“42.7 percent of all statistics are made up on the spot.” 

Steven Wright

Another addition of leadership and talent management “facts” from all over the world.  Some intuitive and some not….what do you think?

1. The new CareerCast.com Jobs Rated study reported on the nation’s least stressful jobs for 2014: 1) Audiologist; 2) Hair stylist; 3) Jeweler; 4) University Professor; 5) Seamstress/Tailor; 6) Dietician; 7) Medical records technician; 8) Librarian; 9)  Multimedia artist; and 10) Drill-press operator. Enlisted military personnel, military officers, firefighters and airline pilots jobs were rated the most stressful.

2. Gallup announced 70% of the U.S. workforce was either disengaged or miserable in its 2013 State of the American Workplace Report. Work overload, lack of career advancement, stagnant salaries, an increasing skills-gap, and the complexity of a hi-tech global marketplace have all arguably played a roll in an overwhelmed and sometimes stressed-out workforce. After all, 65% of workers cite work as a significant source of stress, with one-third of workers chronically stressed (APA 2013).

3. CIPD, a UK based Human Resources training and development organization, reports that over the last year alone, the number of employers making workplace cultural changes to try to reduce long-term absence levels has increased 20% in the last year. It its Simplyhealth Absence Survey, 85% of the respondents revealed they are making changes to working patterns, environments and flexibility.

4. ComPsych reports that “elevated stress levels are the new norm for employees.” The employee assistant provider says its 2013 StressPulse Report found that 62% of all employees indicated high levels of stress, and that one-third lose an hour a day in productivity as a result of stress.

5. Work-Life balance is under Hi-tech pressure.  In Glassdoor’s third annual Top 25 Companies for Work-Life Balance, the jobs and career community found that 24/7 technology was making it “tougher to maintain a healthy work-life balance.”  Time for all of us to take a nap at work!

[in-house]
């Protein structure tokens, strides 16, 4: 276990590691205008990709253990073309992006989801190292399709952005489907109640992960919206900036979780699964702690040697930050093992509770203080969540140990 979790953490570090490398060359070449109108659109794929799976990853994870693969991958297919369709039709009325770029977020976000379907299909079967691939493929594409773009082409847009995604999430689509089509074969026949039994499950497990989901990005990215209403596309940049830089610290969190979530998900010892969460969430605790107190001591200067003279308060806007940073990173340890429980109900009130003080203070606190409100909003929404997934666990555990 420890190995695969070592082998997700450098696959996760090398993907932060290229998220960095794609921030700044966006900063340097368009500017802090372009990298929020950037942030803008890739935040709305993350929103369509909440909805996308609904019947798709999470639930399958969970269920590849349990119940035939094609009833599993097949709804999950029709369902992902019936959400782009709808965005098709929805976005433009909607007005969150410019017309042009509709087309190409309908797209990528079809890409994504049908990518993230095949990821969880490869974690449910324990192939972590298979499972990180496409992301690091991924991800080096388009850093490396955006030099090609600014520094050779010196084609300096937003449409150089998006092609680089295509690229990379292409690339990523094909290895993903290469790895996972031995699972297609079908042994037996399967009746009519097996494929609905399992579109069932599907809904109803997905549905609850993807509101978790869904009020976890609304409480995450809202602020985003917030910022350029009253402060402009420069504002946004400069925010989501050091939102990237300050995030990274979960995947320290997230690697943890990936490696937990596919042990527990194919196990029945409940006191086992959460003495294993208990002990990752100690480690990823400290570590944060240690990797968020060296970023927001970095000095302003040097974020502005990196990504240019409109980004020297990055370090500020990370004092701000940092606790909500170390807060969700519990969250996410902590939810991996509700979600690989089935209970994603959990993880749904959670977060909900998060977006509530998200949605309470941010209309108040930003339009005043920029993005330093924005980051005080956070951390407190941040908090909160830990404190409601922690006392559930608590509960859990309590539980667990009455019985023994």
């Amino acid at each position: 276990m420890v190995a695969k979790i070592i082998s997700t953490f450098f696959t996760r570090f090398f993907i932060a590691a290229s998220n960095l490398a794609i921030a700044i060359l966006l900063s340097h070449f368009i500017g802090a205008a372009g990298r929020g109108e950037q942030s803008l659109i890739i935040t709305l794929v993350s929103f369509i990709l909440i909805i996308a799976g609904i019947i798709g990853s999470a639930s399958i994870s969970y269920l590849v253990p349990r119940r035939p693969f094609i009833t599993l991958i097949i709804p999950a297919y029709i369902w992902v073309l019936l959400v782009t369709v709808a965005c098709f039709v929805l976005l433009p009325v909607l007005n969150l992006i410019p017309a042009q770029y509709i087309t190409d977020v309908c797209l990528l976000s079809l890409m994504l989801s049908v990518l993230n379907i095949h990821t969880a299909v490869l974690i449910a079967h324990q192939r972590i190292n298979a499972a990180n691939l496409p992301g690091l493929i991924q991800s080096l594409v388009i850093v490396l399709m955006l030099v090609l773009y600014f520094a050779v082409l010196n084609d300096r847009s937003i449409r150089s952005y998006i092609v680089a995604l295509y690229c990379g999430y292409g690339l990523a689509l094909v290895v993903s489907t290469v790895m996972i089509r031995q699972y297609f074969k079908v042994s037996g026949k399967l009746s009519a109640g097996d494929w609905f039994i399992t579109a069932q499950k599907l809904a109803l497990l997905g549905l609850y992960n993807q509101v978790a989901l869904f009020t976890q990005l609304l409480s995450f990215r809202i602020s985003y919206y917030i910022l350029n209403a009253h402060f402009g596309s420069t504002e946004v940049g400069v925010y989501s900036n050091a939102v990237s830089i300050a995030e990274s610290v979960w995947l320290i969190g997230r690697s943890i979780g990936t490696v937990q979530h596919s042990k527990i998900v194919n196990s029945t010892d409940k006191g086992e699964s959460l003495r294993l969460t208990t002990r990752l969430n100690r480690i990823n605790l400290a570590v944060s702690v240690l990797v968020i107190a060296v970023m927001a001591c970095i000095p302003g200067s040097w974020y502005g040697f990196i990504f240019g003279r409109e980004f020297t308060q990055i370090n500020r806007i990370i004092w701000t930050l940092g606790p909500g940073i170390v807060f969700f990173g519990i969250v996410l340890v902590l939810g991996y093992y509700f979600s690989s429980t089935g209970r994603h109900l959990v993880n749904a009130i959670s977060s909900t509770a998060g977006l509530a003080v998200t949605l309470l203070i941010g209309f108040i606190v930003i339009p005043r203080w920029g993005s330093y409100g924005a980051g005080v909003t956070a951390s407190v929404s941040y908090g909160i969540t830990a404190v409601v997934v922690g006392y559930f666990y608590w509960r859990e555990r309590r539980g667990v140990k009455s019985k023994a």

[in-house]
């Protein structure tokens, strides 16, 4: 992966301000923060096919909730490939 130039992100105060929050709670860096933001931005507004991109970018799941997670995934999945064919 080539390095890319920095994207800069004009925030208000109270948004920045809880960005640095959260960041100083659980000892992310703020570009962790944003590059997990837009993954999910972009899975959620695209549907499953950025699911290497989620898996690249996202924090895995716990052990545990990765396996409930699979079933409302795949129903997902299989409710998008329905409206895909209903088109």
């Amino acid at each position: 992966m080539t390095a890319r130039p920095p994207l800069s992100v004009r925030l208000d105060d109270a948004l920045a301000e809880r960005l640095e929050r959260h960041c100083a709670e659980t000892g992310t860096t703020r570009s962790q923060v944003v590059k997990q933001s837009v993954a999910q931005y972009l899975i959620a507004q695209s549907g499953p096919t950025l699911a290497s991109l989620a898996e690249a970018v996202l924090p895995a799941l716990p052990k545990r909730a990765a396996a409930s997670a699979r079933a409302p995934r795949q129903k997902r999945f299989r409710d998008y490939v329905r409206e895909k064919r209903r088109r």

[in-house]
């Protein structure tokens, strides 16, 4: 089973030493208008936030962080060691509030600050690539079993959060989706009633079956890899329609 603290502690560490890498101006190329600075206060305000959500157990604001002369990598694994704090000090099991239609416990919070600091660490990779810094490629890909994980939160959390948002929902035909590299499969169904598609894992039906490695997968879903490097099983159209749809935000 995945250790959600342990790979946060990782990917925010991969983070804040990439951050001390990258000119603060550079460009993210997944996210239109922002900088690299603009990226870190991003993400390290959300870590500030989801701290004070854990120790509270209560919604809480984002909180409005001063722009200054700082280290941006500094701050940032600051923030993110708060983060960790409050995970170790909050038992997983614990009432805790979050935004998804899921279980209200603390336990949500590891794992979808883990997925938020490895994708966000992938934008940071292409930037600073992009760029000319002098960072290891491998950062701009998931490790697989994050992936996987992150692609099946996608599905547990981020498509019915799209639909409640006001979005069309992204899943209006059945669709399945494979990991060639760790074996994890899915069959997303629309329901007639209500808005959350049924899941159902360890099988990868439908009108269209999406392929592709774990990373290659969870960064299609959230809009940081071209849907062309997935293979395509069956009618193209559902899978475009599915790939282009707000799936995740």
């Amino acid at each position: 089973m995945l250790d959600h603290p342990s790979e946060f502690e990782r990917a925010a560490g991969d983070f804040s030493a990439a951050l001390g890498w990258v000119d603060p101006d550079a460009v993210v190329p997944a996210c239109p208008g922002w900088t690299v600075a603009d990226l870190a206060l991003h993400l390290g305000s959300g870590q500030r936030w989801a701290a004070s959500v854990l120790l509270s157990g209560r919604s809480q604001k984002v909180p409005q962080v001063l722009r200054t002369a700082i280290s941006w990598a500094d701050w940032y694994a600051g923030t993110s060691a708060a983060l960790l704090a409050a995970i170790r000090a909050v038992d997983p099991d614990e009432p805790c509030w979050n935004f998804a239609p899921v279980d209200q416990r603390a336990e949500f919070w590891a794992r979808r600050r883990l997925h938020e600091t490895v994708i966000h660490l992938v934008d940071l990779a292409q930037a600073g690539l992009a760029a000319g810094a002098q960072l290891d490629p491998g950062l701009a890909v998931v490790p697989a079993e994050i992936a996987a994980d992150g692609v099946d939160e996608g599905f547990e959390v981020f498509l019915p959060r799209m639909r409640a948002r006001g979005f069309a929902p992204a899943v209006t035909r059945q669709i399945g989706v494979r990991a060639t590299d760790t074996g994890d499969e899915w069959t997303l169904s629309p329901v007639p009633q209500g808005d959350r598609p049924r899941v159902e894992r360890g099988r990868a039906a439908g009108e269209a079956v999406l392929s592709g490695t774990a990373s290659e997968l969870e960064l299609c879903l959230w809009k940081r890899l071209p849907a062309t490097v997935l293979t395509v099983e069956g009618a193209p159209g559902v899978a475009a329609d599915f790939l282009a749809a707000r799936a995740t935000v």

6. A survey by Virgin HealthMiles Inc. and Workforce Management Magazine, suggests 77% of employees responded  that “health and wellness programs positively impact the culture at work.”  As an example, stressful situations at work are once again linked to cardiovascular disease. Recently, German researchers tracked biological markers in the blood associated with stress, revealing an escalated inflammatory response, which can trigger heart problems.

7. A study out of Tel Aviv University which found an association between burnout and coronary heart disease, obesity, insomnia and anxiety. That study published in the journal Psychosomatic Medicine, contends that the top 20% in its assessment of those suffering job burnout, had a 79% increased risk of coronary disease.

8. A recent American Psychological Association stress survey found Millennials are the most stressed out generation with nearly half saying they do not believe they are doing enough to manage their stress. The APA study found that group with a stress level of 5.4 on a ten-point scale, in contrast to the national average for all age groups which is 4.9.

9. Poor communication may do the greatest harm to workplace morale, suggests a new Accountemps survey.  Other contributors included micromanaging (18%), failure to recognize accomplishments (15%) and fear of job loss (10%).

10. In the SHRM/Globoforce survey, 803 HR leaders and practitioners shared their practices  and perspectives on engagement and recognition and their impact on performance. Some of the findings include: 1) Employee engagement is the most important HR challenge facing organizations; and  2) Employees are more motivated and perform better when rewarded through praise and prize.

Back to research some new talent development facts….Be well….


Kenneth Nowack, Ph.D. is a licensed psychologist (PSY13758) and President & Chief Research Officer/Co-Founder of Envisia Learning, is a member of the Consortium for Research on Emotional Intelligence in Organizations. Ken also serves as the Associate Editor of Consulting Psychology Journal: Practice and Research. His recent book Clueless: Coaching People Who Just Don’t Get It is available for free for a limited time by signing up for free blog updates (Learn more at our website)

Posted in Engagement, Leadership Development, Relate, Selection, Talent Management

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